“It may be.”
That was President Donald Trump on Monday, responding to a question on whether the U.S. economy could be sliding into a recession. I don’t know about you, but I found this to be an extraordinary admission from the president, who until very recently has maintained an “all will be fine” attitude with regard to the spread of COVID-19 and its impact on the economy.
We may very well be headed for a recession—some economists believe it’s already here—but we’re most definitely in a bear market, normally defined as occurring when stocks are off more than 20 percent from their peak.
Not only that, but this selloff has been several times steeper than the past two bear markets. Whereas it took stocks approximately 240 trading days to fall more than 20 percent during the tech bubble, and about 190 days during the financial crisis, U.S. equities lost more than 20 percent in under 20 trading days as a result of fears over the coronavirus. As of Tuesday’s close, the S&P 500 was down 25 percent from its high on February 19.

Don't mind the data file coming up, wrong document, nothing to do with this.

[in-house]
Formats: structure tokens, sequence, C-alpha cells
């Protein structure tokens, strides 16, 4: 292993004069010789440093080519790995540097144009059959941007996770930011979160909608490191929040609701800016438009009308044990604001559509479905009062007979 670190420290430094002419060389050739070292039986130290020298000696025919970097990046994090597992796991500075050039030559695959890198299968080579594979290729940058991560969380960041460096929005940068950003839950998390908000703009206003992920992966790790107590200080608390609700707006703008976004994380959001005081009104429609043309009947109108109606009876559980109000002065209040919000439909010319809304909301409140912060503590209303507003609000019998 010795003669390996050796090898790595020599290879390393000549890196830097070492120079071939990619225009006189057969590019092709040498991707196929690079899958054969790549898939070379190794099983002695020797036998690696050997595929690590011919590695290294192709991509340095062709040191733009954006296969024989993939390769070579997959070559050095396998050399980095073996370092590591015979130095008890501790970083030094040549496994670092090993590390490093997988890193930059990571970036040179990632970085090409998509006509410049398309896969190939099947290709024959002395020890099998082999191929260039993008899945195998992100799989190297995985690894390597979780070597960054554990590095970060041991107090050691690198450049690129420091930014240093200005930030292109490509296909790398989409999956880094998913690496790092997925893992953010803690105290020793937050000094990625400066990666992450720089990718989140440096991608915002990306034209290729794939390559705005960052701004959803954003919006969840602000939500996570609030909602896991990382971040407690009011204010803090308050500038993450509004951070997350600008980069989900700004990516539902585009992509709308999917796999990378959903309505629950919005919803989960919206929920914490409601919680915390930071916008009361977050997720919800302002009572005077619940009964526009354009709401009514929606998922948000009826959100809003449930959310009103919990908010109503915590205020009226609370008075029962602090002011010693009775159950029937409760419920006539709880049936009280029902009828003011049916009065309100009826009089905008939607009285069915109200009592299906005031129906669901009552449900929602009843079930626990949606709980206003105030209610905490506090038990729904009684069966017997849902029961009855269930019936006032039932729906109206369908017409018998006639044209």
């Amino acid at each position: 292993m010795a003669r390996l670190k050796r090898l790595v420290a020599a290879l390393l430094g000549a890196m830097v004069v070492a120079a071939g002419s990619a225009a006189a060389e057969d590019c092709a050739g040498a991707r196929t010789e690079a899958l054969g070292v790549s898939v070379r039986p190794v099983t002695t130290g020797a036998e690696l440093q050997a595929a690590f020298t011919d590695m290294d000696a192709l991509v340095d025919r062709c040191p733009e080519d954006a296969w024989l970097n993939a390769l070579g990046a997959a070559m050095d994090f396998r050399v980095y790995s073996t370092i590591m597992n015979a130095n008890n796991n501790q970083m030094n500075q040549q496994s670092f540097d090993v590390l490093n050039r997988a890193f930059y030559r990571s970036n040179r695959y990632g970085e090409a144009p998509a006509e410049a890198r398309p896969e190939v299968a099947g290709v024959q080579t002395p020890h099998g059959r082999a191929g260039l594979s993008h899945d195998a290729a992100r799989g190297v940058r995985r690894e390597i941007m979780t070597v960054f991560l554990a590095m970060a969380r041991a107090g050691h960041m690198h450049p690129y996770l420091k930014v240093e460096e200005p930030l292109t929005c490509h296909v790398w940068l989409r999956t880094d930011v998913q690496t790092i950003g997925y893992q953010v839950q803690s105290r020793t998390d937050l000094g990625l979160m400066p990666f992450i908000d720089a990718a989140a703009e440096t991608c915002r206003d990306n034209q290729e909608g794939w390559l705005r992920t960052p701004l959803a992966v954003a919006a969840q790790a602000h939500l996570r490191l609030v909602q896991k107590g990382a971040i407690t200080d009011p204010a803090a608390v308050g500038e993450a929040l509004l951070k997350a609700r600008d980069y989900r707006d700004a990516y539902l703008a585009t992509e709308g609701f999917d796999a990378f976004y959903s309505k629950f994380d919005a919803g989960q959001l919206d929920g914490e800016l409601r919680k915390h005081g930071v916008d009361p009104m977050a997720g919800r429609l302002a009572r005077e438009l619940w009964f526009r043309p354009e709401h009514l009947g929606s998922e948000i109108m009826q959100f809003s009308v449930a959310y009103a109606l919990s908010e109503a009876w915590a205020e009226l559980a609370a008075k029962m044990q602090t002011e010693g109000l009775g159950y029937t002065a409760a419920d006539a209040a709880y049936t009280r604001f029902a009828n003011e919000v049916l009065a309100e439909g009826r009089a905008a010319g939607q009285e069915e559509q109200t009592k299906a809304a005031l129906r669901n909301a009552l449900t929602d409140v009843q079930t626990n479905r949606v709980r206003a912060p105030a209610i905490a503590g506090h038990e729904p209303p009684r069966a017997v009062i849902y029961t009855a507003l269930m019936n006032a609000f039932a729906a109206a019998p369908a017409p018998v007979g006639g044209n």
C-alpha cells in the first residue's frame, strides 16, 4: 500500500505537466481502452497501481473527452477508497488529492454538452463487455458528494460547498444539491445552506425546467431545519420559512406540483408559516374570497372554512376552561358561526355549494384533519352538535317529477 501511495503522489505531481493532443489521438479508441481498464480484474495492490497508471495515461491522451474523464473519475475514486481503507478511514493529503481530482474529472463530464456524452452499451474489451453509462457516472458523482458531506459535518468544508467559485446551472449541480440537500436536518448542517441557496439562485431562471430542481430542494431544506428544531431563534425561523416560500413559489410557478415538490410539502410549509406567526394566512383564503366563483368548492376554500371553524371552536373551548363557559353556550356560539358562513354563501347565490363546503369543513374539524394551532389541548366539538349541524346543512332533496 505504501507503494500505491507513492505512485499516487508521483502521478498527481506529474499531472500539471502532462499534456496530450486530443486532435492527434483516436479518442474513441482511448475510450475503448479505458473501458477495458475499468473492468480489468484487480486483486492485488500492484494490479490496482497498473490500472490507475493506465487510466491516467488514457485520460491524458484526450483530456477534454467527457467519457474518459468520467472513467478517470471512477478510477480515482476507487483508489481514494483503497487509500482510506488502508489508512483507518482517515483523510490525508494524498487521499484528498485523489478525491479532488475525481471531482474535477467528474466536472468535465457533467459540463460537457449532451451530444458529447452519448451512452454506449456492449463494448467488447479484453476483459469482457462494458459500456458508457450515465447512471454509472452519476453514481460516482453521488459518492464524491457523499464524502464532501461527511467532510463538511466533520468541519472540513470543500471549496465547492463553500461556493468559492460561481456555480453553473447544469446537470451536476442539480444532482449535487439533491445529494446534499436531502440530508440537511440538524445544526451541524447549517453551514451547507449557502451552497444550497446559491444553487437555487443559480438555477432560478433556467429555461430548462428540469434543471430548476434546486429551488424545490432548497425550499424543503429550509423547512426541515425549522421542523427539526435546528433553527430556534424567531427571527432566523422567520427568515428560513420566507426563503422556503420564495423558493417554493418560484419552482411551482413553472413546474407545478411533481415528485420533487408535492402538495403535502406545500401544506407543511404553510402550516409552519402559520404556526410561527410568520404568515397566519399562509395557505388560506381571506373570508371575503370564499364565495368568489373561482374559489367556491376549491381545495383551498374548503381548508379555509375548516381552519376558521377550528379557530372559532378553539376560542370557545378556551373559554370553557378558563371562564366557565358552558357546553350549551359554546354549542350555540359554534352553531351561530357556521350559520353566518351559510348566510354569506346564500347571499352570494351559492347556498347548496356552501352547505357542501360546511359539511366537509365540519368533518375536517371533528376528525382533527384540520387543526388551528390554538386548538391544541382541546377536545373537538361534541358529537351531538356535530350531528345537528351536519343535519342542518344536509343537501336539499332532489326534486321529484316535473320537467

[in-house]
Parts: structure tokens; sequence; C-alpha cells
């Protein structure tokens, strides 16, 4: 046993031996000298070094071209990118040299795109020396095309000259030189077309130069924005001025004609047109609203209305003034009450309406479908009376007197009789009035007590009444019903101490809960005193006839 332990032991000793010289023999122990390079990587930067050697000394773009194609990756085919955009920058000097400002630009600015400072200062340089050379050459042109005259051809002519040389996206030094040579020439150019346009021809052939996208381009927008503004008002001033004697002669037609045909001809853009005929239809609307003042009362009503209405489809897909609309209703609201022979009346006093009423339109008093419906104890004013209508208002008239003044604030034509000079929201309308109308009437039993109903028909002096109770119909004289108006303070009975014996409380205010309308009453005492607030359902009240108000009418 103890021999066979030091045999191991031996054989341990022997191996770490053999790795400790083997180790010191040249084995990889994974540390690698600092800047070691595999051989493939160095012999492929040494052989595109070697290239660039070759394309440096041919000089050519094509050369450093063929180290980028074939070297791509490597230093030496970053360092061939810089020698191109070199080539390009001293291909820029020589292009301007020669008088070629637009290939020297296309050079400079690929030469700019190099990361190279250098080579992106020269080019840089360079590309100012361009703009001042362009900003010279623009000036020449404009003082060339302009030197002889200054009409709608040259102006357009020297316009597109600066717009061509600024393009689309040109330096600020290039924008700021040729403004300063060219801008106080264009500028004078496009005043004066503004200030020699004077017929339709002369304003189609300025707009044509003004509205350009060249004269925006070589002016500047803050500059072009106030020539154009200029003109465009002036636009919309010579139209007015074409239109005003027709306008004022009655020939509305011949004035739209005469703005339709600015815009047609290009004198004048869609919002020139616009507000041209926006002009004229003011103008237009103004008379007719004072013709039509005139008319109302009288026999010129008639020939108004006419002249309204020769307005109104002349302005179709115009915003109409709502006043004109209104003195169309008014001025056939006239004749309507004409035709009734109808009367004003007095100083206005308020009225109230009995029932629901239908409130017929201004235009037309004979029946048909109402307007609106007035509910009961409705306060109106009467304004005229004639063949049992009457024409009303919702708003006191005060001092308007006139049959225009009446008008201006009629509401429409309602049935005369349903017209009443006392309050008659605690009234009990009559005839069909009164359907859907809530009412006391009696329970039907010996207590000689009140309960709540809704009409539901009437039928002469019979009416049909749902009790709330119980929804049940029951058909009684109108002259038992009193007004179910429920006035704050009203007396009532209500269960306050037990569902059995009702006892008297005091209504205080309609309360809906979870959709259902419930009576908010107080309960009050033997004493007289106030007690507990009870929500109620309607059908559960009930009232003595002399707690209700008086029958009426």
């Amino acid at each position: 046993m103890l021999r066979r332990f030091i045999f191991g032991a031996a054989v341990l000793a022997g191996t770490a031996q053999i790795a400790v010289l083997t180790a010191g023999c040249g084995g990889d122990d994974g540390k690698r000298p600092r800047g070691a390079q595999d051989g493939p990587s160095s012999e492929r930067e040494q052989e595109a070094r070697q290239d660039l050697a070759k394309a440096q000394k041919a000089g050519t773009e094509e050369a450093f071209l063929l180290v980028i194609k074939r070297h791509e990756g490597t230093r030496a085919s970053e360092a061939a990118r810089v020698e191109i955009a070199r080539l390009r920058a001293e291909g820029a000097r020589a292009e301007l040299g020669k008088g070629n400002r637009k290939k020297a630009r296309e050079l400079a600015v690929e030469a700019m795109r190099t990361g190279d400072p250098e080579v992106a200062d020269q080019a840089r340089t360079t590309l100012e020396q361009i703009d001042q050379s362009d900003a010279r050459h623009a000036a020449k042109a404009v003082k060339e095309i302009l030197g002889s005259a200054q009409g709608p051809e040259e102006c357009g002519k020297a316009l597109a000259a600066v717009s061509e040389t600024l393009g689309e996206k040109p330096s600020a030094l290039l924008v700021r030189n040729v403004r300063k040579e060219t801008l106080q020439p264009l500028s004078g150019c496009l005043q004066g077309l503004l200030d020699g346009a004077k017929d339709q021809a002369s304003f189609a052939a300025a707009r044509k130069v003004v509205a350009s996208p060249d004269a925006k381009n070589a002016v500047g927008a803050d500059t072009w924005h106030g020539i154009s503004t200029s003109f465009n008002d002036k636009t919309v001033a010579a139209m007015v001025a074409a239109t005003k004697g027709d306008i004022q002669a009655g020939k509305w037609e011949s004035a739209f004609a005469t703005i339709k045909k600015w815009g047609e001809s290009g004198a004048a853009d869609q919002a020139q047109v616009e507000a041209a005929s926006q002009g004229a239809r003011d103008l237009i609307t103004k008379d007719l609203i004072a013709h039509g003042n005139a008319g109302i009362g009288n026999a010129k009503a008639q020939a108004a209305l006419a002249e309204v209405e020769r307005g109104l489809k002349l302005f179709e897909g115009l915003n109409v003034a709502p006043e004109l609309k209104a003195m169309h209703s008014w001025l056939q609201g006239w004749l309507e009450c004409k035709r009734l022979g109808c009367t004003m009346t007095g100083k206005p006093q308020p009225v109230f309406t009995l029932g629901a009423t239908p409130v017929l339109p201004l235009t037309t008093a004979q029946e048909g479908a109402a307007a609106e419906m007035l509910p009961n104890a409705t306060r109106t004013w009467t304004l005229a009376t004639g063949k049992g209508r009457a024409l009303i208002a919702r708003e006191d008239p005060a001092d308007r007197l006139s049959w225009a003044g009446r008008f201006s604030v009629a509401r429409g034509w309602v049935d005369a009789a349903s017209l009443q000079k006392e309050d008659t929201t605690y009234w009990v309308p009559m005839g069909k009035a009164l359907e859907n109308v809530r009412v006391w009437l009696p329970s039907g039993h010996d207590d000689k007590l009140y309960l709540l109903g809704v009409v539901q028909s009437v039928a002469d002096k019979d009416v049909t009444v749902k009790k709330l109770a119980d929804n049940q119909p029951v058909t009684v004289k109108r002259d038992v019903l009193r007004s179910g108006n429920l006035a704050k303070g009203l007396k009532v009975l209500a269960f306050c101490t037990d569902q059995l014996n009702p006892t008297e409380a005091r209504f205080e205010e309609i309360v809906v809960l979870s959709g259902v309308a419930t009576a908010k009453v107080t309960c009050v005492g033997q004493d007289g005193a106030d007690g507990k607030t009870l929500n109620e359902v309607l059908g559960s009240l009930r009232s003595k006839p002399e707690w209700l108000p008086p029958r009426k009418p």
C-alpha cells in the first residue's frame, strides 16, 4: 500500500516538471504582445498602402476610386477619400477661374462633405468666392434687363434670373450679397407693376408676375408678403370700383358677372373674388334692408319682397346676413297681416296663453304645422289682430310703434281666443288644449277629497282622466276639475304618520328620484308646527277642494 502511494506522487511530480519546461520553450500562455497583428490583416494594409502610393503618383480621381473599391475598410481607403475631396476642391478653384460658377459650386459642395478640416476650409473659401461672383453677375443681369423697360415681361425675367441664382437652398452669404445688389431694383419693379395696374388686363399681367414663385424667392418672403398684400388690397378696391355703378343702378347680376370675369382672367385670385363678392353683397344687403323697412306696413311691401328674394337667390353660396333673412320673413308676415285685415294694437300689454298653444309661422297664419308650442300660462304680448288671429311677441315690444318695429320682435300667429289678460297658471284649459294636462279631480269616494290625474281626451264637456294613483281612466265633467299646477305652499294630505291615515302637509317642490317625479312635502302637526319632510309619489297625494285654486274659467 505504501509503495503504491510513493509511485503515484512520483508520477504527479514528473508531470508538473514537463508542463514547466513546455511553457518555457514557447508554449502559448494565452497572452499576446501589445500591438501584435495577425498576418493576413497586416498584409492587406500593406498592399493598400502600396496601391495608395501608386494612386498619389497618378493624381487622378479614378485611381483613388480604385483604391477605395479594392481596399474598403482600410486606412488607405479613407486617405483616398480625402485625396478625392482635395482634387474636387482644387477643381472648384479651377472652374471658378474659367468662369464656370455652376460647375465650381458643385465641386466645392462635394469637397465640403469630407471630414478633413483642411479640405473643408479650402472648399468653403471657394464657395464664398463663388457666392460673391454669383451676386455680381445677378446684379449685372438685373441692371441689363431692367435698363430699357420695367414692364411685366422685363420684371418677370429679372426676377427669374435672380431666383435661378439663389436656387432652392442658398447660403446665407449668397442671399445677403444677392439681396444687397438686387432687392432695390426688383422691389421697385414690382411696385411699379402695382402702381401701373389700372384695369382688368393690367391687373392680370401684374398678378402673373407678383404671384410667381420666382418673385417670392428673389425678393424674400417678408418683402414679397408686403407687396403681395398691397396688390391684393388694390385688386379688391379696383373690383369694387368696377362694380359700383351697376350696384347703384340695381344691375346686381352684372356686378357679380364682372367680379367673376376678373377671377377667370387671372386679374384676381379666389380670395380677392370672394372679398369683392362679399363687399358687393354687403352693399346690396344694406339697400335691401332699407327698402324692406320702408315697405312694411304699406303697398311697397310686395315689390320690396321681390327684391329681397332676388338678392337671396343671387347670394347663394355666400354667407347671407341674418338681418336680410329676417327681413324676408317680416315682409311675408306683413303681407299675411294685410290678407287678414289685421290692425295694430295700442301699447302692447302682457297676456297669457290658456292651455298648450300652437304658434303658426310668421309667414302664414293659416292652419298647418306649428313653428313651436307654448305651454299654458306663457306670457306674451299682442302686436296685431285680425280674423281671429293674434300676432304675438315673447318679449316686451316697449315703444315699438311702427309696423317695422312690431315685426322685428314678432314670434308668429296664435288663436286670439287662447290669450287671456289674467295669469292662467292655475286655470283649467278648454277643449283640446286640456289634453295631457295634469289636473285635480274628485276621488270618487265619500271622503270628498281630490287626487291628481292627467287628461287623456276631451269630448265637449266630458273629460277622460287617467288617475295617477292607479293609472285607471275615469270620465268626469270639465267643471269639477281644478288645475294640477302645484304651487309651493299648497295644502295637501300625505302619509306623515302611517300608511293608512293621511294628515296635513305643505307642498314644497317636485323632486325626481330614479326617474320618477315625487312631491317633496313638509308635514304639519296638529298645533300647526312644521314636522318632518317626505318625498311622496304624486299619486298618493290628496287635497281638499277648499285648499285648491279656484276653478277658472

As it happened, the Treasury market was warning us (again) all along. Most downturns of the past have been preceded by a yield curve inversion, which happens when the longer-term yield falls below the shorter-term yield, and this time was no exception. The chart below shows the 10-year Treasury yield minus the three-month Treasury yield. In each case, a recession hit in the months after the yield curve first inverted and began to recover.